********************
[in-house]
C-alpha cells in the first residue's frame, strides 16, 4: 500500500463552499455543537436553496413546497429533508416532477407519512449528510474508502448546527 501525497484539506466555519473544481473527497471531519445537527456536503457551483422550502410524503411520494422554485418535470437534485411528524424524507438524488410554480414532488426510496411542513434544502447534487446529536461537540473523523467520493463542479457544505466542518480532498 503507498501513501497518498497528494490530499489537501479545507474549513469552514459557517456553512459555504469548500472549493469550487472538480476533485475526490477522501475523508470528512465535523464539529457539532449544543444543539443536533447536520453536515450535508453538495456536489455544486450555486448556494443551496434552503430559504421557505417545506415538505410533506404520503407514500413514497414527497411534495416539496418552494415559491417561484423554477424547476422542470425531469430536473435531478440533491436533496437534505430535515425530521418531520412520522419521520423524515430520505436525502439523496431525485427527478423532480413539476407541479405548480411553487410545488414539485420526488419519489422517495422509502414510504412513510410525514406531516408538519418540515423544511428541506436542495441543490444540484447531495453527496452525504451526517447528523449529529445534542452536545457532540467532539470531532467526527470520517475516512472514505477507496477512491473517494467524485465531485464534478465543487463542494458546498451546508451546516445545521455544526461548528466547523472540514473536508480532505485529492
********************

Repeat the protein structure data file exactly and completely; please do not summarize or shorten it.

[in-house]
C-alpha cells in the first residue's frame, strides 16, 4: 500500500463552499455543537436553496413546497429533508416532477407519512449528510474508502448546527 501525497484539506466555519473544481473527497471531519445537527456536503457551483422550502410524503411520494422554485418535470437534485411528524424524507438524488410554480414532488426510496411542513434544502447534487446529536461537540473523523467520493463542479457544505466542518480532498 503507498501513501497518498497528494490530499489537501479545507474549513469552514459557517456553512459555504469548500472549493469550487472538480476533485475526490477522501475523508470528512465535523464539529457539532449544543444543539443536533447536520453536515450535508453538495456536489455544486450555486448556494443551496434552503430559504421557505417545506415538505410533506404520503407514500413514497414527497411534495416539496418552494415559491417561484423554477424547476422542470425531469430536473435531478440533491436533496437534505430535515425530521418531520412520522419521520423524515430520505436525502439523496431525485427527478423532480413539476407541479405548480411553487410545488414539485420526488419519489422517495422509502414510504412513510410525514406531516408538519418540515423544511428541506436542495441543490444540484447531495453527496452525504451526517447528523449529529445534542452536545457532540467532539470531532467526527470520517475516512472514505477507496477512491473517494467524485465531485464534478465543487463542494458546498451546508451546516445545521455544526461548528466547523472540514473536508480532505485529492